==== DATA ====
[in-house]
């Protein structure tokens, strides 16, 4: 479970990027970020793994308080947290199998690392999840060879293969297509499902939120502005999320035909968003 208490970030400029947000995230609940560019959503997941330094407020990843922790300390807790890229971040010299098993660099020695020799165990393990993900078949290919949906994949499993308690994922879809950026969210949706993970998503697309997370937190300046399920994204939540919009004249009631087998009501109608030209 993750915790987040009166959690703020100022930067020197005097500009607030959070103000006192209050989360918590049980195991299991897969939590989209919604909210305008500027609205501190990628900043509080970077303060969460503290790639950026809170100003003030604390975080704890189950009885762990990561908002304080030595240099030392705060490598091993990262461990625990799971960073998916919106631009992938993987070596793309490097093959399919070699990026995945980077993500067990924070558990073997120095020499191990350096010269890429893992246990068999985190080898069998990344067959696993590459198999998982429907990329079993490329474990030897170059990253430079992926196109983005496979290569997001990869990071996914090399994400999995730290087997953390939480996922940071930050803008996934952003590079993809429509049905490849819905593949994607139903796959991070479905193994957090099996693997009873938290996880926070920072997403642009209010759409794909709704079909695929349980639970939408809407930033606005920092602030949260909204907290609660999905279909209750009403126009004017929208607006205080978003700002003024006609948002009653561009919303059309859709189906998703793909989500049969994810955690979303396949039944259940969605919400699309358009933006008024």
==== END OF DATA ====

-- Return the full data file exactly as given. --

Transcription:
[in-house]
């Protein structure tokens, strides 16, 4: 479970990027970020793994308080947290199998690392999840060879293969297509499902939120502005999320035909968003 208490970030400029947000995230609940560019959503997941330094407020990843922790300390807790890229971040010299098993660099020695020799165990393990993900078949290919949906994949499993308690994922879809950026969210949706993970998503697309997370937190300046399920994204939540919009004249009631087998009501109608030209 993750915790987040009166959690703020100022930067020197005097500009607030959070103000006192209050989360918590049980195991299991897969939590989209919604909210305008500027609205501190990628900043509080970077303060969460503290790639950026809170100003003030604390975080704890189950009885762990990561908002304080030595240099030392705060490598091993990262461990625990799971960073998916919106631009992938993987070596793309490097093959399919070699990026995945980077993500067990924070558990073997120095020499191990350096010269890429893992246990068999985190080898069998990344067959696993590459198999998982429907990329079993490329474990030897170059990253430079992926196109983005496979290569997001990869990071996914090399994400999995730290087997953390939480996922940071930050803008996934952003590079993809429509049905490849819905593949994607139903796959991070479905193994957090099996693997009873938290996880926070920072997403642009209010759409794909709704079909695929349980639970939408809407930033606005920092602030949260909204907290609660999905279909209750009403126009004017929208607006205080978003700002003024006609948002009653561009919303059309859709189906998703793909989500049969994810955690979303396949039944259940969605919400699309358009933006008024």